With the end of summer nearing, many seacoast residents find themselves stuck between wishing the season lasts forever and excitement that pesky bugs will begin dwindling away until next year. One local who is no longer worried about biting flies in his yard is Charles Forcey.
As Chair of the Durham Energy Committee, Forcey is at the forefront of energy and environmental issues in town. He is also the newest Sustaining Member of the Green Alliance and celebrated joining as a lifetime member by choosing a free Fly Cage from Ecotech Pest Control as his new member gift!
Tom Pray, owner of Ecotech, invented the Fly Cage, which mimics the appearance of a four-legged animal and is 100% environmentally-friendly. It is a buoy-like visual trap for biting flies such as green heads, deer flies, and horse flies and draws the flies in, capturing them in a way similar to lobster traps.
Completely collapsible, owners can hand-wash the canvas and mesh netting when storing it for the winter season and the Fly Cage is made of materials that are 100 percent recyclable, from the metal legs to the canvas and mesh.
Zev Yoga Studios offers yoga sessions throughout the week, catering to every level from beginner to expert. Aside from the weekly schedule, the three studios offer unique workshops to help yogis focus on specific practices and exercises. Zev Yoga instructor, Ankati, will host two targeted classes in September at their Dover studio.
On Saturday, September 12, from 9:30 a.m. - 12:00 p.m., Ankati will lead Flow to Detoxify. This workshop will focus on practices to stretch, compress, and twist toxins from the muscles, organs, and spine to create a more balanced and clean body.
Ankati will also host a session titled Flying Beyond Fear on Sunday, September 13 from 9:30 a.m. - 12:00 p.m. She brings arm balance practices to the Zev Yoga Studio to help fellow yogis move from fear into trust. This workshop incorporates a strong, flowing asana practice, emotional and energetic awareness, and breath work for a deeply empowering yoga session.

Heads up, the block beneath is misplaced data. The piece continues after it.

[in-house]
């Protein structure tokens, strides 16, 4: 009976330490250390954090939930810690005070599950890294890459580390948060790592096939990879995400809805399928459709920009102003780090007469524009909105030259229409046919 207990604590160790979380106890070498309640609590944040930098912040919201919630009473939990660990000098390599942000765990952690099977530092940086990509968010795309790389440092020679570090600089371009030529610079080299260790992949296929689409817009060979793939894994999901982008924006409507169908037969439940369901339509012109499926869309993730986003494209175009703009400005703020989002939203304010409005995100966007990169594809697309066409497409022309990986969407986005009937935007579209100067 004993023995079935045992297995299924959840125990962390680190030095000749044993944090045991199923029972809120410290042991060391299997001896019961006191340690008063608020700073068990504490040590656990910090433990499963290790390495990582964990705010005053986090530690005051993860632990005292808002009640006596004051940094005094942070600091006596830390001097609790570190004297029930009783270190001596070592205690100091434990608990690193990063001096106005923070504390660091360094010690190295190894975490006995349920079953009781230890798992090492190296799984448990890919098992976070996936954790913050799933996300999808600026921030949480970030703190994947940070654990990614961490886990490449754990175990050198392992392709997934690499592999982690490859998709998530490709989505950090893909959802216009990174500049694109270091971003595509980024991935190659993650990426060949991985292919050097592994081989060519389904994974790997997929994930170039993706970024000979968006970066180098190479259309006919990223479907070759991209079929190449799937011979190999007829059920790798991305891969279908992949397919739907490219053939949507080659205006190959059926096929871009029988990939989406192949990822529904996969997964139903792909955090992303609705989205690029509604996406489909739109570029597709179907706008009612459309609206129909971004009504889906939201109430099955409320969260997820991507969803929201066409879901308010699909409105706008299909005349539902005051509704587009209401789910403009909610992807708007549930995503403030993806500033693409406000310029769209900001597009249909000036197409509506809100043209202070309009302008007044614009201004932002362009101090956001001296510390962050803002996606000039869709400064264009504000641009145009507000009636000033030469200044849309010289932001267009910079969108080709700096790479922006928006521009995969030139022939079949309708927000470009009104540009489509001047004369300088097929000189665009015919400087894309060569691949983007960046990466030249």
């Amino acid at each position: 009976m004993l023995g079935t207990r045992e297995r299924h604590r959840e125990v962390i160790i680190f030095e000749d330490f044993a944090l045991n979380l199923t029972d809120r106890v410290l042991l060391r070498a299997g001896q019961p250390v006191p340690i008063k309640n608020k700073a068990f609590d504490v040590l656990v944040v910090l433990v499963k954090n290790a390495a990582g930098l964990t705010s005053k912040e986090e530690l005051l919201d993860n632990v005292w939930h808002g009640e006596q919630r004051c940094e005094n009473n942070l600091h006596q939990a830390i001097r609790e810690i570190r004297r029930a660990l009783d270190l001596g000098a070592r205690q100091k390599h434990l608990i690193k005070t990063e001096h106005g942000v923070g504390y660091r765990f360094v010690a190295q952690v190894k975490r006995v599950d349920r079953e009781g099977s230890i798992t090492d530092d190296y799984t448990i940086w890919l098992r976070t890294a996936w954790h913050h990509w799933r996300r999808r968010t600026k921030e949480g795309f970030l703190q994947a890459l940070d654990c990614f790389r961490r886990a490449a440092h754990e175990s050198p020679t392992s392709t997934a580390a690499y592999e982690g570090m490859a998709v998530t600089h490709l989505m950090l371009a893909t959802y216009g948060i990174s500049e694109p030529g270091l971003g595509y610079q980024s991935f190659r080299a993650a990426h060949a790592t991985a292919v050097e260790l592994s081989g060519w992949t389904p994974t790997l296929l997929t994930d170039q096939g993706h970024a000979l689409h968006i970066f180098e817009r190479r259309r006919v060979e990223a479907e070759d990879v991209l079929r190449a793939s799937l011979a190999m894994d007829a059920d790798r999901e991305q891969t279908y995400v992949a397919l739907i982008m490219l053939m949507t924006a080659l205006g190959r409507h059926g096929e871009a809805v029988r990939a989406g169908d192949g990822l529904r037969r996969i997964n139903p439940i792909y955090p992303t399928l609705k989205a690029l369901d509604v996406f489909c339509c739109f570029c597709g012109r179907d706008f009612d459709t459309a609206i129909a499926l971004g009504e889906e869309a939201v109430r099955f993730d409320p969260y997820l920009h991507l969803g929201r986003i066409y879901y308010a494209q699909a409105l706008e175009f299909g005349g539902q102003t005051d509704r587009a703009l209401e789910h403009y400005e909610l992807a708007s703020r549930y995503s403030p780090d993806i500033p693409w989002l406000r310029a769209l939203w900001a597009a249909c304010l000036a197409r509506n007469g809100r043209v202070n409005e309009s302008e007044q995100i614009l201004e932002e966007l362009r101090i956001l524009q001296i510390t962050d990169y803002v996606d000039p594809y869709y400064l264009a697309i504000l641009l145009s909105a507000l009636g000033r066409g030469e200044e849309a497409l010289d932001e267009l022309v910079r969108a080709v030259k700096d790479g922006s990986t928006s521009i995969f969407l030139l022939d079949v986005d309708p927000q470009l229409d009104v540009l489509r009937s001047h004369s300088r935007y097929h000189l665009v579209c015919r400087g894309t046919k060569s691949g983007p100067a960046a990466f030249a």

What: Since successfully launching Taste of the Seacoast magazine in 2003, publisher Keith Lemerise has watched the publication grow from a once-a-year local menu guide found in hotels into a sophisticated bi-annual magazine with feature-length articles, extensive recipes, cooking tips and reviews. Taste of the Seacoast is now the region’s go-to resource for diners, wine and craft beer enthusiasts, and foodies. Anchored by editors Lisë Stern and Jo Donoghue DeCenzo, it was important to Lemerise that the publication be committed to environmental stewardship and offset its carbon footprint. To achieve this, he uses Cummings Printing – a local, Forest Stewardship Council printer – to print each issue on recycled, post-consumer paper.
The magazine is also printed with eco-friendly soy-based ink, which degrades more completely than petroleum-based ink and is easier to remove during the process of paper recycling. In addition to its food and restaurant coverage, the magazine features green-related stories from across the industry. These stories cover restaurants and restaurateurs who have taken strides to ensure their business runs sustainably, from energy-efficient kitchen equipment, to on-site composting, recycling and working with local farmers. Taste of the Seacoast also advertises with local, sustainable restaurants, breweries, farms and food suppliers to get its readers to think differently about their dining options.
The Climate Ride Northeast is a five day, 390 mile bike ride beginning September 17 in Bar Harbor and ending September 21 in Boston. Climate Ride is a nonprofit organization that organizes events to raise money and awareness for environmental issues across the country.
This summer, the New England Grassroots Environmental Fund has joined the Climate Ride Northeast to raise funds to support the work that grassroots groups are doing. The organization has created a team, the Grassroots Fun(d) Riders, to raise money and will be represented by Bart Westdijk, Program Director at the New England Grassroots Environmental Fund.
The Grassroots Fund supports local efforts to create and maintain healthy, just, safe and environmentally sustainable communities. The organization is able to do this by providing small grants, trainings, and resources to grassroots organizations that are working on issues from local food system development to climate resiliency and land/water conservation to environmental justice projects.
The Grassroots Fund is currently supporting a community investment club in White River Valley, VT where members can invest in projects that matter to them in their own community. Additionally, they are identifying and raising awareness about natural gas leaks in Boston and working with city government and utilities to get them fixed and the organization is working with female inmates at the Rhode Island Adult Correctional Institution to learn agricultural skills through caring for a vegetable garden.